Rudyard Kipling

Front Cover
Henry Holt, 1915 - 127 pages
0 Reviews
 

What people are saying - Write a review

We haven't found any reviews in the usual places.

Common terms and phrases

Popular passages

Page 85 - Fair youth , beneath the trees , thou canst not leave Thy song, nor ever can those trees be bare;' Bold lover, never, never canst thou kiss, Though winning near the goal — yet, do not grieve ; She cannot fade, though thou hast not thy bliss, For ever wilt thou love , and she be fair ! Ah, happy, happy boughs!
Page 54 - Ravee without the walls. Shows lastly a splash of glittering silver on a house-top almost directly below the mosque Minar. Some poor soul has risen to throw a jar of water over his fevered body; the tinkle of the falling water strikes faintly on the ear.
Page 53 - IN THE HOUSE OF SUDDHOO A stone's throw out on either hand From that well-ordered road we tread, And all the world is wild and strange : Cburel and ghoul and Djinn and sprite Shall bear us company to-night, For we have reached the Oldest Land Wherein the powers of Darkness range. From the Dusk to the Dawn. THE house of Suddhoo, near the Taksali Gate, is two-storied, with four carved windows of old brown wood, and a flat roof.
Page 55 - Eavee itself! Even across the courtyard it is almost overpowering. The cloud drifts by and shows him outlined in black against the sky, hands laid upon his ears, and broad chest heaving with the play of his lungs — 'Allah ho Akbar...
Page 39 - Service. These die, or kill themselves by overwork, or are worried to death or broken in health and hope in order that the land may be protected from death and sickness, famine and war, and may eventually become capable of standing alone. It will never stand alone, but the idea is a pretty one, and men are willing to die for it, and yearly the work of pushing and coaxing and scolding and petting the country into good living goes forward. If an advance be made all credit is given to the native, while...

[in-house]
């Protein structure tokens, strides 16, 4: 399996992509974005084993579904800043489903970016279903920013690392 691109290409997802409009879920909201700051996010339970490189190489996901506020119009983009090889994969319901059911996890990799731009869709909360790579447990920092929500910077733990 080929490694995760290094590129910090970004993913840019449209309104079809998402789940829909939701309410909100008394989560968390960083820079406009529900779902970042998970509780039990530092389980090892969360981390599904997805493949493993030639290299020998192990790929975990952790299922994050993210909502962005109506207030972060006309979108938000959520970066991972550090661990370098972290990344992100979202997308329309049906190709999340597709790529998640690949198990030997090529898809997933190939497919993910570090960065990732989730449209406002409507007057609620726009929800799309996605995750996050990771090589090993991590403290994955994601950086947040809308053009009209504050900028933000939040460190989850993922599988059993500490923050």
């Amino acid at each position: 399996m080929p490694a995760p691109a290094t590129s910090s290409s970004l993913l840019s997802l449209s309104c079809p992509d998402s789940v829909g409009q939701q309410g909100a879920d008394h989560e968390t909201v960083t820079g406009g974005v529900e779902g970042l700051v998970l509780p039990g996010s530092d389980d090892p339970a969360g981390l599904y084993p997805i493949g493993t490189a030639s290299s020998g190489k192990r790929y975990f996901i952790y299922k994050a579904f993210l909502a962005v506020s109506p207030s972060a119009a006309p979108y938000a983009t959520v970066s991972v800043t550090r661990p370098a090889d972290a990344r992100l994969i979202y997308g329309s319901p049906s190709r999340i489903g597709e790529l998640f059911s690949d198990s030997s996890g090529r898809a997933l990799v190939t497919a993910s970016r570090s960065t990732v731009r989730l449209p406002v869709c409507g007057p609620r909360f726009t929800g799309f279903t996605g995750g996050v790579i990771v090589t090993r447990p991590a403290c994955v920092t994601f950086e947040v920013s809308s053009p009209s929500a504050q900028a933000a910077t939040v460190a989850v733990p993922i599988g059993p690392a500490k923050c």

Page 108 - See you our little mill that clacks, So busy by the brook? She has ground her corn and paid her tax Ever since Domesday Book.
Page 39 - Year by year England sends out fresh drafts for the first fighting-line, which is officially called the Indian Civil Service. These die, or kill themselves by overwork, or are worried to death, or broken in health and hope in order that the land may be protected from death and sickness, famine and war, and may eventually become capable of standing alone. It will never stand alone, but the idea is a pretty one, and men are willing to die for it, and yearly the work of pushing and coaxing and scolding...
Page 59 - This is the story of a man who wilfully stepped beyond the safe limits of decent every-day society, and paid for it heavily. He knew too much in the first instance; and he saw too much in the second. He took too deep an interest in native life; but he will never do so again.
Page 123 - OUT OF INDIA. Things I Saw, and Failed to See, in Certain Days and Nights at Jeypore and Elsewhere. 12mo, original decorated cloth. New York, 1895 FINE COPY OF THE FIRST EDITION. The First Collected Edition of "The City of Dreadful Night,
Page 119 - A FLEET IN BEING. Notes of Two Trips with the Channel Squadron.

Bibliographic information